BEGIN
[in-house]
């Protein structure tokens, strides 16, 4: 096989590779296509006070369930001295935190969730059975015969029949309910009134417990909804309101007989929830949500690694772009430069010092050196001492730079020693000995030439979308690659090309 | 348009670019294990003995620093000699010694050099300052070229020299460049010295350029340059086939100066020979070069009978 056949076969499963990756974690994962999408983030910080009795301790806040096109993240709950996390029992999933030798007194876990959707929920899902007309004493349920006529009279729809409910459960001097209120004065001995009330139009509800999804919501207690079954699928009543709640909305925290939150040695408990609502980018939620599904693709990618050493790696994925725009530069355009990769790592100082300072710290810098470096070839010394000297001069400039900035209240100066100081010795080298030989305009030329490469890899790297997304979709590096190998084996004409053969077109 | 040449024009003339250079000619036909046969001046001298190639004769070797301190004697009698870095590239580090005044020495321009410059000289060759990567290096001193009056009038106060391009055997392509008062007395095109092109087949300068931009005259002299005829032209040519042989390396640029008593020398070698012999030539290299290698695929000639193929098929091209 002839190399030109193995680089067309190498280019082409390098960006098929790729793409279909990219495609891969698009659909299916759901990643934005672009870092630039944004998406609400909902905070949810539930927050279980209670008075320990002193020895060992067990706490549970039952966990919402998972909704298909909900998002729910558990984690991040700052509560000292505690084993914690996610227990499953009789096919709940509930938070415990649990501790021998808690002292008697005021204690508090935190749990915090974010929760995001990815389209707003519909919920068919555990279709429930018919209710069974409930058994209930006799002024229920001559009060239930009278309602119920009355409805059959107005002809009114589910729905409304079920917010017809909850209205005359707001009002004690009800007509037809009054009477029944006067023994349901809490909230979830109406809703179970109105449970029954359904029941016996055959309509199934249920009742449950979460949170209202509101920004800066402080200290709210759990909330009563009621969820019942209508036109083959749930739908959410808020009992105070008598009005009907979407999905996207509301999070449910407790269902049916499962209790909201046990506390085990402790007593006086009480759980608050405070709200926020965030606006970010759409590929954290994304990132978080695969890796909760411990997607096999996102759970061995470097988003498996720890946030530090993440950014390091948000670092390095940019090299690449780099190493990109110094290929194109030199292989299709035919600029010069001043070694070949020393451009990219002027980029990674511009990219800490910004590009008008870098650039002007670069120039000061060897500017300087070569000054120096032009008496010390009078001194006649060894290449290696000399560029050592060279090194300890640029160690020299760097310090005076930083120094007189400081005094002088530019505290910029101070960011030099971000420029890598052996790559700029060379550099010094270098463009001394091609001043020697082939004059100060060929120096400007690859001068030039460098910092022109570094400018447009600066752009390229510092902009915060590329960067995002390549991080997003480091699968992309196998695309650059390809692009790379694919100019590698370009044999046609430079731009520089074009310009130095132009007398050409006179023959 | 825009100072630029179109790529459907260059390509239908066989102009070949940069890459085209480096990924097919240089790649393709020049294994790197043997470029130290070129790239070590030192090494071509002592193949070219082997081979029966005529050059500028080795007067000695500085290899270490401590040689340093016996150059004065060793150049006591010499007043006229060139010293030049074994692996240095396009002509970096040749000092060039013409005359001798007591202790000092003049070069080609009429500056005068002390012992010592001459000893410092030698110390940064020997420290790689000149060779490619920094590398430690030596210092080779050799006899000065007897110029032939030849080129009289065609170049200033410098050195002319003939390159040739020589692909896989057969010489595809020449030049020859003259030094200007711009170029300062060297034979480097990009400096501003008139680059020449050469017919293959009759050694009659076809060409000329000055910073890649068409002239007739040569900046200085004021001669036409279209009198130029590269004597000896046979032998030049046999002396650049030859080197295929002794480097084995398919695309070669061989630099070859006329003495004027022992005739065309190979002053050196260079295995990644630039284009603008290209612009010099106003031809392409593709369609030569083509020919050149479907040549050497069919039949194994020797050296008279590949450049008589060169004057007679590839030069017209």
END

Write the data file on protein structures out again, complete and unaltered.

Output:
[in-house]
């Protein structure tokens, strides 16, 4: 096989590779296509006070369930001295935190969730059975015969029949309910009134417990909804309101007989929830949500690694772009430069010092050196001492730079020693000995030439979308690659090309 | 348009670019294990003995620093000699010694050099300052070229020299460049010295350029340059086939100066020979070069009978 056949076969499963990756974690994962999408983030910080009795301790806040096109993240709950996390029992999933030798007194876990959707929920899902007309004493349920006529009279729809409910459960001097209120004065001995009330139009509800999804919501207690079954699928009543709640909305925290939150040695408990609502980018939620599904693709990618050493790696994925725009530069355009990769790592100082300072710290810098470096070839010394000297001069400039900035209240100066100081010795080298030989305009030329490469890899790297997304979709590096190998084996004409053969077109 | 040449024009003339250079000619036909046969001046001298190639004769070797301190004697009698870095590239580090005044020495321009410059000289060759990567290096001193009056009038106060391009055997392509008062007395095109092109087949300068931009005259002299005829032209040519042989390396640029008593020398070698012999030539290299290698695929000639193929098929091209 002839190399030109193995680089067309190498280019082409390098960006098929790729793409279909990219495609891969698009659909299916759901990643934005672009870092630039944004998406609400909902905070949810539930927050279980209670008075320990002193020895060992067990706490549970039952966990919402998972909704298909909900998002729910558990984690991040700052509560000292505690084993914690996610227990499953009789096919709940509930938070415990649990501790021998808690002292008697005021204690508090935190749990915090974010929760995001990815389209707003519909919920068919555990279709429930018919209710069974409930058994209930006799002024229920001559009060239930009278309602119920009355409805059959107005002809009114589910729905409304079920917010017809909850209205005359707001009002004690009800007509037809009054009477029944006067023994349901809490909230979830109406809703179970109105449970029954359904029941016996055959309509199934249920009742449950979460949170209202509101920004800066402080200290709210759990909330009563009621969820019942209508036109083959749930739908959410808020009992105070008598009005009907979407999905996207509301999070449910407790269902049916499962209790909201046990506390085990402790007593006086009480759980608050405070709200926020965030606006970010759409590929954290994304990132978080695969890796909760411990997607096999996102759970061995470097988003498996720890946030530090993440950014390091948000670092390095940019090299690449780099190493990109110094290929194109030199292989299709035919600029010069001043070694070949020393451009990219002027980029990674511009990219800490910004590009008008870098650039002007670069120039000061060897500017300087070569000054120096032009008496010390009078001194006649060894290449290696000399560029050592060279090194300890640029160690020299760097310090005076930083120094007189400081005094002088530019505290910029101070960011030099971000420029890598052996790559700029060379550099010094270098463009001394091609001043020697082939004059100060060929120096400007690859001068030039460098910092022109570094400018447009600066752009390229510092902009915060590329960067995002390549991080997003480091699968992309196998695309650059390809692009790379694919100019590698370009044999046609430079731009520089074009310009130095132009007398050409006179023959 | 825009100072630029179109790529459907260059390509239908066989102009070949940069890459085209480096990924097919240089790649393709020049294994790197043997470029130290070129790239070590030192090494071509002592193949070219082997081979029966005529050059500028080795007067000695500085290899270490401590040689340093016996150059004065060793150049006591010499007043006229060139010293030049074994692996240095396009002509970096040749000092060039013409005359001798007591202790000092003049070069080609009429500056005068002390012992010592001459000893410092030698110390940064020997420290790689000149060779490619920094590398430690030596210092080779050799006899000065007897110029032939030849080129009289065609170049200033410098050195002319003939390159040739020589692909896989057969010489595809020449030049020859003259030094200007711009170029300062060297034979480097990009400096501003008139680059020449050469017919293959009759050694009659076809060409000329000055910073890649068409002239007739040569900046200085004021001669036409279209009198130029590269004597000896046979032998030049046999002396650049030859080197295929002794480097084995398919695309070669061989630099070859006329003495004027022992005739065309190979002053050196260079295995990644630039284009603008290209612009010099106003031809392409593709369609030569083509020919050149479907040549050497069919039949194994020797050296008279590949450049008589060169004057007679590839030069017209």